Since station output switching circuits may be damaged in service by lightning or over-load current, over time, the damaged circuitry can be replaced by simply replacing a module without the effort or expense of replacing or removing for service the entire irrigation controller.

In the prior art, however, there are slots, cavities or mounting pads for selected size modules to go into selected locations. Modules of the same size are often interchangeable in that the “slots”, “cavities” or “pads” are of the same size. However, this means that the modules must be installed into slot cavities or onto pads that are large enough to accommodate the number of watering stations that they will power. Smaller modules would not fit into the slots, cavities etc., or would be loose and not mounted properly, which may affect proper contact. Thus, there is limited flexibility as to the size of the modules, and consequently, the number of watering stations they may control.

The new Toro TMC-424 controller does not provide for wider modules in order to accommodate additional terminals for station control, but adds more rows of terminals on same width station expansion module so that they can fit into same slots or cavities. Thus, size of the modules is still limited.

In some cases, only 2 station module slots or cavities are shown. Thus, to get 8 station outputs or terminals, the customer must purchase 4 two station modules. This may be more expensive than purchasing 2 four-station modules or 1 eight-station module. When additional expansion is required, one must add modules of a size allowed for by the pre-existing slots or cavities of the controller housing.

The new Toro Controller TMC-424 uses station expansion modules that fit into existing sized cavities or slots, but adds more terminals to each module in double rows. However, as noted above, this limits flexibility with regard to the size of the modules that may be used to expand the number of watering stations controlled by the controller, which may result in higher costs.

SUMMARY OF THE INVENTION

In accordance with an embodiment of the present invention, a modular expandable irrigation controller is provided including controls for manual entry or selection of a watering program and a memory for storing the watering program. A processor executes the stored watering program and controls one or more station modules, each including a station module circuit for energizing at least one solenoid actuated valve in accordance with the watering program.

The basic controller may have only a continuous single plug-in area where station expansion circuit modules of any of several different sizes may be installed into the controller in any order as required, not just into pre-manufactured module size cavities or slots requiring buying more, smaller modules to get to more stations.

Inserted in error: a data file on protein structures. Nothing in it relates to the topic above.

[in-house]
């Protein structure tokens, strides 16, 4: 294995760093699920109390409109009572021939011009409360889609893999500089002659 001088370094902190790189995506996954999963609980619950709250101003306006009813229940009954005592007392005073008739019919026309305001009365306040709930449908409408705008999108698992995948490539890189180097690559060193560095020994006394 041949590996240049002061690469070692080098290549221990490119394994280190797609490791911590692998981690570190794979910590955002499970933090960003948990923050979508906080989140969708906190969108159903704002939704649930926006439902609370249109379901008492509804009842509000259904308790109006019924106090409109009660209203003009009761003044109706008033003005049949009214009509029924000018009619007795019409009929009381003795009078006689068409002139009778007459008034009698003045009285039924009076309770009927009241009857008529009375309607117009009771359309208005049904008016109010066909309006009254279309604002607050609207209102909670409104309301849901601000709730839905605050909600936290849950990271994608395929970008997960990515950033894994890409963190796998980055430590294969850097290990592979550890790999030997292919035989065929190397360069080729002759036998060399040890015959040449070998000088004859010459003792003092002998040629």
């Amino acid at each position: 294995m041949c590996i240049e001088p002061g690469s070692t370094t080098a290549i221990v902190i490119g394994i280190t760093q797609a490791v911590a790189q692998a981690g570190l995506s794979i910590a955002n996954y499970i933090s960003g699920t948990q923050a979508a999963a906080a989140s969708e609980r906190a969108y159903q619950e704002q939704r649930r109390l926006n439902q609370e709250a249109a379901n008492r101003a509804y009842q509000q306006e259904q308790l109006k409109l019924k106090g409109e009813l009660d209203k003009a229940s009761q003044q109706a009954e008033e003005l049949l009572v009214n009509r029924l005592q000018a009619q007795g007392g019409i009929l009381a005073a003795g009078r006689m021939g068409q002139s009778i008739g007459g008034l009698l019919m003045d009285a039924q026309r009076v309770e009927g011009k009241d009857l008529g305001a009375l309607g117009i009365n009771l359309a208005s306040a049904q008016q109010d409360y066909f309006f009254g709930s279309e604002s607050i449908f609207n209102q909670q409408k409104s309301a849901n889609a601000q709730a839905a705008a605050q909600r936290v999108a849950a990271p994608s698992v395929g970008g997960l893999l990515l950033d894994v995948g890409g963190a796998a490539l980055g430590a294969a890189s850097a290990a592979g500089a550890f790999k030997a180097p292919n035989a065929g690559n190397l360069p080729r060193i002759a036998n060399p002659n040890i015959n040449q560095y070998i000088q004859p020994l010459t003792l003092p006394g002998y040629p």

An expandable irrigation controller for controlling a plurality of watering stations in an irrigation system in accordance with an embodiment of the present invention includes a removable front panel, the removable front panel including a plurality of manual controls operable to input instructions for a watering program, a memory operable to store the input instructions and a controller operable to execute the watering program. The controller also includes an inner housing connected to the front panel, the inner housing including a circuit board including control connectors which are connected electrically to the controller and a station module operable to provide an ON/OFF signal to at least one watering station of the irrigation system, wherein the station module is electrically connected to the circuit board via the control connectors and the ON/OFF signal is provided based on instructions from the controller in accordance with the watering program. The control connectors are preferably positioned in a substantially continuous line extending across the inner housing such that the station module is connectable to the control connectors at substantially any desired location

In accordance with another embodiment of the present invention, the controller may send out an inquiry signal to the station module prior to enacting control to confirm the presence of the station module based on whether the station module draws current in response to the inquiry signal.